California is heating up.
A punishing heat wave arrives today and is expected to peak over the weekend, bringing triple-digit temperatures to large swaths of the state’s interior. The predicted temperatures — the highest of 2023 so far — are a major departure from what’s been a comparatively cool spring and early summer in the state this year.
“It has been relatively quiet in California as of late, and that’s about to change,” Daniel Swain, a climate scientist at U.C.L.A., told reporters on Monday. With the weather expected to be on the hotter side for the next few weeks, he added, July is “looking like a very different month than May and June did in California.”
The same heat wave has already been baking Arizona and New Mexico. Phoenix may soon break a record for the longest stretch of consecutive 110-degree days ever recorded there.
As the heat wave stretches into California, only the coastal regions of the state are expected to be spared the extreme temperatures. Bakersfield, Fresno, Merced and Visalia are all likely to reach 109 degrees on Sunday, according to the National Weather Service. Palm Springs is expected to reach 120. Death Valley could break its record of 130 degrees.
Heat waves can set off wildfires, strain the state’s power grid and worsen air quality, state officials say. And they can kill.
More than 700 people die each year in the U.S. from heat-related illness, according to the Centers for Disease Control and Prevention. High temperatures kill more Californians annually than any other type of natural disaster, and the problem seems only to be getting worse, Wade Crowfoot, the secretary of the California Natural Resources Agency, said at a news briefing yesterday.
To prepare, the state is opening cooling centers and warning Californians to stay hydrated and to reduce outdoor activities whenever possible.
“Climate change is supercharging these heat waves,” Crowfoot told reporters. “These heat waves are becoming more and more dangerous.”
Temperatures in many parts of the state aren’t expected to drop much at night. That will “make this heat event feel more like a marathon than a few sprints of hot temperatures,” the Weather Service’s Bay Area office said in a forecast.
The worst of the heat is expected to ease by Monday or Tuesday. But temperatures won’t return to normal for several more days at least. Models from the Weather Service show a high probability of above-average temperatures across the state through July 26.
“This will not be, like we’ve seen this year, a brief one- or two-day event,” Swain said. “This is going to be a very prolonged multiday event.”
Where we’re traveling
Today’s tip comes from David Hayashida, who lives in Greenbrae. David recommends visiting Half Moon Bay, about 30 miles south of San Francisco:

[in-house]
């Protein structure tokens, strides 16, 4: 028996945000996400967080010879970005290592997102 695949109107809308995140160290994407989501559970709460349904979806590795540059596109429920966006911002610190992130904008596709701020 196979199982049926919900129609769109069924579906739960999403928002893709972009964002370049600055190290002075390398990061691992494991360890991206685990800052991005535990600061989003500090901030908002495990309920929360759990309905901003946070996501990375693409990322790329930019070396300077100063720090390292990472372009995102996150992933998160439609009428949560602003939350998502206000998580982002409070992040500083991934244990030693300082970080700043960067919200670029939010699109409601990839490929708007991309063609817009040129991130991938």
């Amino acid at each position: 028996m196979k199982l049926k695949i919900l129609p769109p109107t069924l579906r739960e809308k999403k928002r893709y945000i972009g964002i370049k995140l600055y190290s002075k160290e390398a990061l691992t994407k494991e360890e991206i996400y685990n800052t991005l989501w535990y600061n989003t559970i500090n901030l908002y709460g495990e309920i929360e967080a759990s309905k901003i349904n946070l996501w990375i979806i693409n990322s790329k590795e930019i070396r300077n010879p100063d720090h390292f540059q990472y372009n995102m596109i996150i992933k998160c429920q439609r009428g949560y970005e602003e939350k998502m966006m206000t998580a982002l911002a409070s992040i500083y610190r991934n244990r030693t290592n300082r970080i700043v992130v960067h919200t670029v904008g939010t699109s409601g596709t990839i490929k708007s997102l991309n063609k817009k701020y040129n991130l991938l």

“I love visiting Half Moon Bay. I start my day at Pillar Point Harbor and buy a whole fish off the boat. Walking along the docks in the early morning and chatting with the fishermen about their catch is a unique and fun experience, and the overall quality and price of fresh Half Moon Bay fish purchased off the boat cannot be beat.
I take my catch to a local fishmonger and have it expertly filleted for a nominal charge, and then I’m off to Pillar Point Bluff for a short hike. The bluff has wonderful views of the Fitzgerald Marine Reserve and the tide pools below. Mavericks, a legendary big wave surfing spot, is about half a mile offshore.
After hiking, I stop at Dad’s Luncheonette, which operates out of an old train caboose along Cabrillo Highway. The restaurant’s chef and owner, Scott Clark, has created a menu of delicious casual comfort food using local ingredients, including the iconic ‘Dad’s hamburger sandwich.’
From April to December, the Half Moon Bay Coastside Farmers’ Market takes place in the parking lot adjacent to Dad’s and features exceptional local produce, baked goods, flowers and other artisanal products. It is a smaller, low-key farmers’ market, and the vendors are very friendly.
When I arrive home, I fire up the grill and enjoy the bounty and appreciate the community of Half Moon Bay with friends and family.”
Tell us about your favorite places to visit in California. Email your suggestions to CAtoday@nytimes.com. We’ll be sharing more in upcoming editions of the newsletter.
What books would you put on a California reading list? What fiction or nonfiction best captures the Golden State, and why?
Email us at CAtoday@nytimes.com with your suggestions. Please include your name and the city where you live.
And before you go, some good news
In what The East Bay Times called a rare piece of environmental good news, Lake Tahoe’s average visibility has increased to more than 70 feet in the past few years — akin to being able to see seven stories below the surface.
“We haven’t had this level of clarity since the 1980s,” Geoffrey Schladow, the director of the Tahoe Environmental Research Center at U.C. Davis, told the news outlet.
Thanks for reading. I’ll be back tomorrow. — Soumya
P.S. Here’s today’s Mini Crossword.
Briana Scalia, Maia Coleman and Sadiba Hasan contributed to California Today. You can reach the team at CAtoday@nytimes.com.